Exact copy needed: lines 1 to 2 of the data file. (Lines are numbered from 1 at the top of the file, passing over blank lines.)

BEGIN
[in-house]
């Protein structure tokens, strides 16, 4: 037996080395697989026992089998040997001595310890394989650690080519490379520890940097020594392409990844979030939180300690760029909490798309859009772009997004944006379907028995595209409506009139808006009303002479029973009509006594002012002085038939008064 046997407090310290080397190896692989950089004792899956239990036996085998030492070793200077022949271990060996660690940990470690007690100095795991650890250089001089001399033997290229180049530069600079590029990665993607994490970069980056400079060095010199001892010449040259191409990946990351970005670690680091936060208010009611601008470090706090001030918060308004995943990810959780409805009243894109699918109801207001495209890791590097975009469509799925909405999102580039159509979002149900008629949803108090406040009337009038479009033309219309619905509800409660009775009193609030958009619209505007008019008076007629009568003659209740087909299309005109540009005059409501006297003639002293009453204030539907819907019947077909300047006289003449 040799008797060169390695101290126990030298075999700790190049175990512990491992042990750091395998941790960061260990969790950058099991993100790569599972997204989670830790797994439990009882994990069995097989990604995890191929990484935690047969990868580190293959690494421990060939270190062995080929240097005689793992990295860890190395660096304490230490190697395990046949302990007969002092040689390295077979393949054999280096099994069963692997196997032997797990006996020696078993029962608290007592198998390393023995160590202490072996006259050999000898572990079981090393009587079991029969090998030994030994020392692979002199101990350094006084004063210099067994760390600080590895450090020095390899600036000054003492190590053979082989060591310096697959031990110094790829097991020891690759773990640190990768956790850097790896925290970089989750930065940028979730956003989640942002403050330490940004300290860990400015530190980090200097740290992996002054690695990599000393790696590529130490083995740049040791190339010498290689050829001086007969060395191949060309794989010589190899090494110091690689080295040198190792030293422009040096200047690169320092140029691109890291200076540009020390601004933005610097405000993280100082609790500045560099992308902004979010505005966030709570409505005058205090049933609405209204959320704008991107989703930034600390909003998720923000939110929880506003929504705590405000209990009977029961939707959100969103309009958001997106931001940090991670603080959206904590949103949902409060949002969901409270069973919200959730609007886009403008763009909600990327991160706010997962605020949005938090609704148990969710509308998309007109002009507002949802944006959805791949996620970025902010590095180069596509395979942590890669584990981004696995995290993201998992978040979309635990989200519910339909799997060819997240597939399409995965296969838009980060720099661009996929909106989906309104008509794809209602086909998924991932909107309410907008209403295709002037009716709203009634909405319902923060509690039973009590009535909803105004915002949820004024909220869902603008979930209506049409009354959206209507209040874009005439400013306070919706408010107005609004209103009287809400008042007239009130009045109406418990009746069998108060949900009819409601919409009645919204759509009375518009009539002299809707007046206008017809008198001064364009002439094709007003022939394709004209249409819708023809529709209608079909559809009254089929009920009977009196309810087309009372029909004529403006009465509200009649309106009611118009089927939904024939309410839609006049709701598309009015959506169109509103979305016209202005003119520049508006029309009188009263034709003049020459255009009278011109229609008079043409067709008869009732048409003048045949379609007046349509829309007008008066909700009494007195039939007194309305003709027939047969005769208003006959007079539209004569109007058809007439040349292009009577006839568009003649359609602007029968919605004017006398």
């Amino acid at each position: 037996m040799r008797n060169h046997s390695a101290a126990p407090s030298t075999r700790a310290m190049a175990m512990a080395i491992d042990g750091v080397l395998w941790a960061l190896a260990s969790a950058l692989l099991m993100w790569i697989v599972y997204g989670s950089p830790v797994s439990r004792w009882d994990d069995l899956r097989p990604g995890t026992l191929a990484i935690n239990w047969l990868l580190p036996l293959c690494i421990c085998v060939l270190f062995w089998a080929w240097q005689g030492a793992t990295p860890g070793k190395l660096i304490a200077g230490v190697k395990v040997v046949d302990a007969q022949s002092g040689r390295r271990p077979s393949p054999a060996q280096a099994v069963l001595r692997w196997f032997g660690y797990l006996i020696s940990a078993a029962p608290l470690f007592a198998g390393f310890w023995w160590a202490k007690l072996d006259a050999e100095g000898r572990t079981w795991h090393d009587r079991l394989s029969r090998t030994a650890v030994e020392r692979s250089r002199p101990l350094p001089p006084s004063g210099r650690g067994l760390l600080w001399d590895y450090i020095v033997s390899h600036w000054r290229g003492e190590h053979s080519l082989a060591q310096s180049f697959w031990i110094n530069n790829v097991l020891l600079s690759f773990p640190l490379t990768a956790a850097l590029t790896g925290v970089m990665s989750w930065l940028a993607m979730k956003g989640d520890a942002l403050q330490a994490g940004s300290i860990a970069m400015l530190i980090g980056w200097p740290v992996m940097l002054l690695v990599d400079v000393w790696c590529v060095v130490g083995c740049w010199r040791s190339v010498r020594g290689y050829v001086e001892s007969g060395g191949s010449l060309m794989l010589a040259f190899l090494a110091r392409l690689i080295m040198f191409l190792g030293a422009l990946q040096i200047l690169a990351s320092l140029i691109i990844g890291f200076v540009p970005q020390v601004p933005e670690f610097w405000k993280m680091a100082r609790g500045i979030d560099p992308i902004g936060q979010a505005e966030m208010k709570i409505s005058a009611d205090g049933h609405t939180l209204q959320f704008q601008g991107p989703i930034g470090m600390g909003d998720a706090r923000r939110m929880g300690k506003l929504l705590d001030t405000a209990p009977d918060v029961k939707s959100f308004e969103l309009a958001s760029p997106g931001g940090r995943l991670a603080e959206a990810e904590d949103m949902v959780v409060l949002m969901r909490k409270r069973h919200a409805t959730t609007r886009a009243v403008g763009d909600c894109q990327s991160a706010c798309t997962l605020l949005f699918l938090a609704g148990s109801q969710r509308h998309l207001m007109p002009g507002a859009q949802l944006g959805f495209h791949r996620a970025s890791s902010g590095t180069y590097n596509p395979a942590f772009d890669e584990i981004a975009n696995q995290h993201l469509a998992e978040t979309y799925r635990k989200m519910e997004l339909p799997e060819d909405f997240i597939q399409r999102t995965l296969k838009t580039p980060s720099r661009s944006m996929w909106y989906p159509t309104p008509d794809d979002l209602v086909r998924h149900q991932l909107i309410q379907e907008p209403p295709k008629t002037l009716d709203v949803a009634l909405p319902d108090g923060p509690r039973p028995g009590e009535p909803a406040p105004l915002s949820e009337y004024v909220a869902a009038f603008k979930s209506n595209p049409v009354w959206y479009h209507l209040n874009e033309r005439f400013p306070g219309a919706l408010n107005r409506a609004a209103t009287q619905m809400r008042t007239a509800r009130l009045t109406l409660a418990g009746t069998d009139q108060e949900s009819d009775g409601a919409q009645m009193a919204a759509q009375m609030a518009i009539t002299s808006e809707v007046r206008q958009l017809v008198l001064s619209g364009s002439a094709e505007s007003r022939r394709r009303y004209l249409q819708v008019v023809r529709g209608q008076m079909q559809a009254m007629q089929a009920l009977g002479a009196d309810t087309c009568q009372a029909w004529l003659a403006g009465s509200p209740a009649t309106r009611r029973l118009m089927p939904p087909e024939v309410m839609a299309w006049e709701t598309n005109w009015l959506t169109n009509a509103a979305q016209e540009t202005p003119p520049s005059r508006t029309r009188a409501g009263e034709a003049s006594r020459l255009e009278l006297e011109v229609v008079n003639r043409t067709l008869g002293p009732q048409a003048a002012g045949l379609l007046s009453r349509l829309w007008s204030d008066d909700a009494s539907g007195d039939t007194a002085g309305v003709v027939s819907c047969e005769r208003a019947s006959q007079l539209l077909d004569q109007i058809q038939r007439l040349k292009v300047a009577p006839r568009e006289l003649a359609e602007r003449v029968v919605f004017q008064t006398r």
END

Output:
[in-house]
């Protein structure tokens, strides 16, 4: 037996080395697989026992089998040997001595310890394989650690080519490379520890940097020594392409990844979030939180300690760029909490798309859009772009997004944006379907028995595209409506009139808006009303002479029973009509006594002012002085038939008064 046997407090310290080397190896692989950089004792899956239990036996085998030492070793200077022949271990060996660690940990470690007690100095795991650890250089001089001399033997290229180049530069600079590029990665993607994490970069980056400079060095010199001892010449040259191409990946990351970005670690680091936060208010009611601008470090706090001030918060308004995943990810959780409805009243894109699918109801207001495209890791590097975009469509799925909405999102580039159509979002149900008629949803108090406040009337009038479009033309219309619905509800409660009775009193609030958009619209505007008019008076007629009568003659209740087909299309005109540009005059409501006297003639002293009453204030539907819907019947077909300047006289003449 040799008797060169390695101290126990030298075999700790190049175990512990491992042990750091395998941790960061260990969790950058099991993100790569599972997204989670830790797994439990009882994990069995097989990604995890191929990484935690047969990868580190293959690494421990060939270190062995080929240097005689793992990295860890190395660096304490230490190697395990046949302990007969002092040689390295077979393949054999280096099994069963692997196997032997797990006996020696078993029962608290007592198998390393023995160590202490072996006259050999000898572990079981090393009587079991029969090998030994030994020392692979002199101990350094006084004063210099067994760390600080590895450090020095390899600036000054003492190590053979082989060591310096697959031990110094790829097991020891690759773990640190990768956790850097790896925290970089989750930065940028979730956003989640942002403050330490940004300290860990400015530190980090200097740290992996002054690695990599000393790696590529130490083995740049040791190339010498290689050829001086007969060395191949060309794989010589190899090494110091690689080295040198190792030293422009040096200047690169320092140029691109890291200076540009020390601004933005610097405000993280100082609790500045560099992308902004979010505005966030709570409505005058205090049933609405209204959320704008991107989703930034600390909003998720923000939110929880506003929504705590405000209990009977029961939707959100969103309009958001997106931001940090991670603080959206904590949103949902409060949002969901409270069973919200959730609007886009403008763009909600990327991160706010997962605020949005938090609704148990969710509308998309007109002009507002949802944006959805791949996620970025902010590095180069596509395979942590890669584990981004696995995290993201998992978040979309635990989200519910339909799997060819997240597939399409995965296969838009980060720099661009996929909106989906309104008509794809209602086909998924991932909107309410907008209403295709002037009716709203009634909405319902923060509690039973009590009535909803105004915002949820004024909220869902603008979930209506049409009354959206209507209040874009005439400013306070919706408010107005609004209103009287809400008042007239009130009045109406418990009746069998108060949900009819409601919409009645919204759509009375518009009539002299809707007046206008017809008198001064364009002439094709007003022939394709004209249409819708023809529709209608079909559809009254089929009920009977009196309810087309009372029909004529403006009465509200009649309106009611118009089927939904024939309410839609006049709701598309009015959506169109509103979305016209202005003119520049508006029309009188009263034709003049020459255009009278011109229609008079043409067709008869009732048409003048045949379609007046349509829309007008008066909700009494007195039939007194309305003709027939047969005769208003006959007079539209004569109007058809007439040349292009009577006839568009003649359609602007029968919605004017006398």